Racial enmity has deep roots in Jena, a former sawmill town in the central part of the state that struggles to live off the oil-and-gas industry. Like many parts of Louisiana and eastern Texas, Jena was "entirely bypassed by the civil-rights movement," says Mark Potok of the Southern Poverty Law Center. Though there is more of a racial mix now, African-Americans—who make up about 12 percent of the town's 3,500 residents—are concentrated in an area called "the country," a mix of tidy brick homes and rusted trailers. You won't find many of them in the middle-class white neighborhood with tall pines and manicured lawns known by blacks and whites as "Snob Hill."

Many whites in Jena deny that the town has a race problem. Frankie Morris, a barber at Doughty's Westside Barbershop, says: "There's a bunch of country boys around here. They're not prejudiced." But Morris's boss, Billy Doughty, has never cut a black man's hair because "the white customers, they might say something about cutting their hair with the same stuff," he says. Few have experienced the racial strain more than Marci and Chris Johnson, one of Jena's few interracial couples. When Marci, who is white, broke the news to a friend that she was dating a black man, the woman warned her that Marci would be ostracized. "It was true," she says. "I don't have one friend. They all stopped talking to me." Chris, a cousin of one of the Jena Six, adds, "I'm glad people are going to see how Jena really is, how racist this town is."

In this context, it is hardly surprising that views of the Jena Six controversy are skewed by race. Many whites claim that some of the black students had prior disciplinary problems. Or, whites say, the black kids were athletes who felt overly entitled. African-Americans argue that whites don't grasp how fraught a symbol the noose is. "It sent a message of hate for your race of people," says Caseptla Bailey, Robert's mother. "It said, 'Stay the hell away or you'll be killed'." Still, some blacks didn't want to challenge the status quo. "They said, 'Oh, you're going to make them white folks mad'," says Caseptla.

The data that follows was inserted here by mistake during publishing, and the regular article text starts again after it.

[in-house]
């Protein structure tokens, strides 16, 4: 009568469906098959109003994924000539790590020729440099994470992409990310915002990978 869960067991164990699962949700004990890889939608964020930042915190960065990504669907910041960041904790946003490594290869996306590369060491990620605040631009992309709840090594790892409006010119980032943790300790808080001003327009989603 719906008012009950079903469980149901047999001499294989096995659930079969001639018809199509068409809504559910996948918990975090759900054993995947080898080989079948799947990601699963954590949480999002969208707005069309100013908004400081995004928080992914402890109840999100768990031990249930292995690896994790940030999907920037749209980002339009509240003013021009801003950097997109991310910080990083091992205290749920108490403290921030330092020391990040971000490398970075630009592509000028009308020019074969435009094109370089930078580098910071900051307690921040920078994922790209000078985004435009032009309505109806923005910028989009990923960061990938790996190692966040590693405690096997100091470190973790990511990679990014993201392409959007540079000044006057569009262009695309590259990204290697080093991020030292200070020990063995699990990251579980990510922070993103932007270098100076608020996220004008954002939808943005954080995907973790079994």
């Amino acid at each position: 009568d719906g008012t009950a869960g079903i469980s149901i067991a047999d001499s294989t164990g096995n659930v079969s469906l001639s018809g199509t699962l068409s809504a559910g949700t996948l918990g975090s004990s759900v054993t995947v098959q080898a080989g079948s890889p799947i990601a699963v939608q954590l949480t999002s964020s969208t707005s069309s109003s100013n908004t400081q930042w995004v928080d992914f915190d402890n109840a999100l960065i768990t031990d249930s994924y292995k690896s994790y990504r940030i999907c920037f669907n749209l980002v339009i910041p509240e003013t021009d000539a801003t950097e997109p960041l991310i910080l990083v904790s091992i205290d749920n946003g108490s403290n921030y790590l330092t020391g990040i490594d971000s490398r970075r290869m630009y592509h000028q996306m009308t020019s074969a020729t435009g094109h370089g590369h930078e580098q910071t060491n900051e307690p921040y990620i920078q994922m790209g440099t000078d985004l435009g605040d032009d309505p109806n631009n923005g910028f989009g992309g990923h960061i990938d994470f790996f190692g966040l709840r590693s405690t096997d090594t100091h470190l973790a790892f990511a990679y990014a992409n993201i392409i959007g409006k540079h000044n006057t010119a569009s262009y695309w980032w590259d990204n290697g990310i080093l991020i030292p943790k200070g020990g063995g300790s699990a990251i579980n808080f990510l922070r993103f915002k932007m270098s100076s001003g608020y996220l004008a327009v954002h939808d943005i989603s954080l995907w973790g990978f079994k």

But she and other Jena Six parents began mobilizing. They reached out to the NAACP and formed a local chapter. They began meeting at Antioch Baptist Church, the only house of worship that offered them a gathering spot. And they sought to galvanize townspeople, eventually organizing a march on the parish courthouse that drew a few hundred supporters. But as recently as June, they still hadn't managed to elicit much national attention. "No one would listen," says Caseptla, now president of the local NAACP chapter.

That changed with Bell's conviction in late June. The ACLU, which had been monitoring the case since March, coordinated volunteer organizations with legal expertise. So far, the civil-liberties group hasn't taken legal action. If it determines that rights have been systematically violated, it may sue. Earlier this month Sharpton and other civil-rights leaders gathered in town. At a press conference, Sharpton said, "Six young black men ... [face] an overly oppressive charge in a manner that speaks to a South we thought we left in the last century."

Despite the sudden attention, the students face troubling outlooks. Now Bell has a team of private attorneys to handle his appeal—his court-appointed trial lawyer, Blane Williams, did not call a single witness to defend him. (Williams maintains that the prosecution did not prove its case.) And no matter how this ends up, he may never earn the college-scholarship offers that were likely headed his way as one of Louisiana's top football prospects. For the remaining five, all they can do is wait for the D.A.'s next move. One of them, Bryant Purvis, is now staying in Texas with his uncle, Jason Hatcher, a Dallas Cowboys football player who grew up in Jena. Purvis sounds lethargic and withdrawn, says his mother, Tina Jones. The murder charges "will forever follow him wherever he goes."

Meanwhile, Jena is struggling to find its way forward. "Outsiders need to stay away," says Fowler, the white school-board member. "Let local black and white people sit down and solve these problems." He's hoping the coming school year will be a fresh start. Students have endured a summer of racial conflict, but when they return, the charred remains of their school building will have been hauled away. The oak tree at the center of the storm is now gone; last month it was chopped down and converted into firewood by a timber company the school hired. "I watched that tree grow," says Ray Hodges, who planted it about 20 years ago. "It was planted as a tree of knowledge. But guess what it became? It became a tree of ignorance." Jena's residents can only hope that something more promising grows in its place.

Racial Tensions Rip Apart Tiny Jena, La. | Culture